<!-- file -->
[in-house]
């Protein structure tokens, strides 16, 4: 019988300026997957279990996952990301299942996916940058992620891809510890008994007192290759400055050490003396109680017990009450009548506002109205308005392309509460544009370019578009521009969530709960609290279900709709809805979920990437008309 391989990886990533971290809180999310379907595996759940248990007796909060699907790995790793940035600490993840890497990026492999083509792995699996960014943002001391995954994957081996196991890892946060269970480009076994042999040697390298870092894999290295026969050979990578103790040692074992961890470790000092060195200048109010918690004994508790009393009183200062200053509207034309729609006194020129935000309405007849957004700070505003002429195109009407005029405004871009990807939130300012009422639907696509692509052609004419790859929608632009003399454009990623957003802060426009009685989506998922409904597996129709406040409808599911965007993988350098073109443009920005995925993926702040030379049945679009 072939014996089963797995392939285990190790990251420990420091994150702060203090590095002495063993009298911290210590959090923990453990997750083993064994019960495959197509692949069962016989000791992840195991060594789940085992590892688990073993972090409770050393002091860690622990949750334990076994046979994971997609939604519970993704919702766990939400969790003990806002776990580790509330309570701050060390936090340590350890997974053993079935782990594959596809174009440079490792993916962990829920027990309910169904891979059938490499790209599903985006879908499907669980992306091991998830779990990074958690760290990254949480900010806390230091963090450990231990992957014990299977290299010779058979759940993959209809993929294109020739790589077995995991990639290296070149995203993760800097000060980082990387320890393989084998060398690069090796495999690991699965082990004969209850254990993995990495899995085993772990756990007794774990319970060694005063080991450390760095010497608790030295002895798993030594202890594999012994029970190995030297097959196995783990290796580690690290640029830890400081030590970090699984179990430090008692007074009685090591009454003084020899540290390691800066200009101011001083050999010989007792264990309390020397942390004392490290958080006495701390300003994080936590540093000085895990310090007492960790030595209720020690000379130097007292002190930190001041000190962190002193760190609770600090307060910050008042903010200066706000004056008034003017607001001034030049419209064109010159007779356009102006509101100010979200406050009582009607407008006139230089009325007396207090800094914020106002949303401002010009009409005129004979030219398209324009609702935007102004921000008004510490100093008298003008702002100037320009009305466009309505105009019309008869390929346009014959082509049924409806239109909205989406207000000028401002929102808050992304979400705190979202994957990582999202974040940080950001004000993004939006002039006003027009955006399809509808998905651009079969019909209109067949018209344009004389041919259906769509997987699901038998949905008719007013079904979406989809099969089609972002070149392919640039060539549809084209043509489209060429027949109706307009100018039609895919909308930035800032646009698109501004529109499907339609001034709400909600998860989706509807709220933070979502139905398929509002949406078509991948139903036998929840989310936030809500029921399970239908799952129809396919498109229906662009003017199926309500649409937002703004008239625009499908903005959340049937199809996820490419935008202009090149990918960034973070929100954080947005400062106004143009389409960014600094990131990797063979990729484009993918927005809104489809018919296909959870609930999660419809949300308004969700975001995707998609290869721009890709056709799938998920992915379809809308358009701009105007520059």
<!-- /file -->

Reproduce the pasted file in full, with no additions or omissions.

[in-house]
């Protein structure tokens, strides 16, 4: 019988300026997957279990996952990301299942996916940058992620891809510890008994007192290759400055050490003396109680017990009450009548506002109205308005392309509460544009370019578009521009969530709960609290279900709709809805979920990437008309 391989990886990533971290809180999310379907595996759940248990007796909060699907790995790793940035600490993840890497990026492999083509792995699996960014943002001391995954994957081996196991890892946060269970480009076994042999040697390298870092894999290295026969050979990578103790040692074992961890470790000092060195200048109010918690004994508790009393009183200062200053509207034309729609006194020129935000309405007849957004700070505003002429195109009407005029405004871009990807939130300012009422639907696509692509052609004419790859929608632009003399454009990623957003802060426009009685989506998922409904597996129709406040409808599911965007993988350098073109443009920005995925993926702040030379049945679009 072939014996089963797995392939285990190790990251420990420091994150702060203090590095002495063993009298911290210590959090923990453990997750083993064994019960495959197509692949069962016989000791992840195991060594789940085992590892688990073993972090409770050393002091860690622990949750334990076994046979994971997609939604519970993704919702766990939400969790003990806002776990580790509330309570701050060390936090340590350890997974053993079935782990594959596809174009440079490792993916962990829920027990309910169904891979059938490499790209599903985006879908499907669980992306091991998830779990990074958690760290990254949480900010806390230091963090450990231990992957014990299977290299010779058979759940993959209809993929294109020739790589077995995991990639290296070149995203993760800097000060980082990387320890393989084998060398690069090796495999690991699965082990004969209850254990993995990495899995085993772990756990007794774990319970060694005063080991450390760095010497608790030295002895798993030594202890594999012994029970190995030297097959196995783990290796580690690290640029830890400081030590970090699984179990430090008692007074009685090591009454003084020899540290390691800066200009101011001083050999010989007792264990309390020397942390004392490290958080006495701390300003994080936590540093000085895990310090007492960790030595209720020690000379130097007292002190930190001041000190962190002193760190609770600090307060910050008042903010200066706000004056008034003017607001001034030049419209064109010159007779356009102006509101100010979200406050009582009607407008006139230089009325007396207090800094914020106002949303401002010009009409005129004979030219398209324009609702935007102004921000008004510490100093008298003008702002100037320009009305466009309505105009019309008869390929346009014959082509049924409806239109909205989406207000000028401002929102808050992304979400705190979202994957990582999202974040940080950001004000993004939006002039006003027009955006399809509808998905651009079969019909209109067949018209344009004389041919259906769509997987699901038998949905008719007013079904979406989809099969089609972002070149392919640039060539549809084209043509489209060429027949109706307009100018039609895919909308930035800032646009698109501004529109499907339609001034709400909600998860989706509807709220933070979502139905398929509002949406078509991948139903036998929840989310936030809500029921399970239908799952129809396919498109229906662009003017199926309500649409937002703004008239625009499908903005959340049937199809996820490419935008202009090149990918960034973070929100954080947005400062106004143009389409960014600094990131990797063979990729484009993918927005809104489809018919296909959870609930999660419809949300308004969700975001995707998609290869721009890709056709799938998920992915379809809308358009701009105007520059």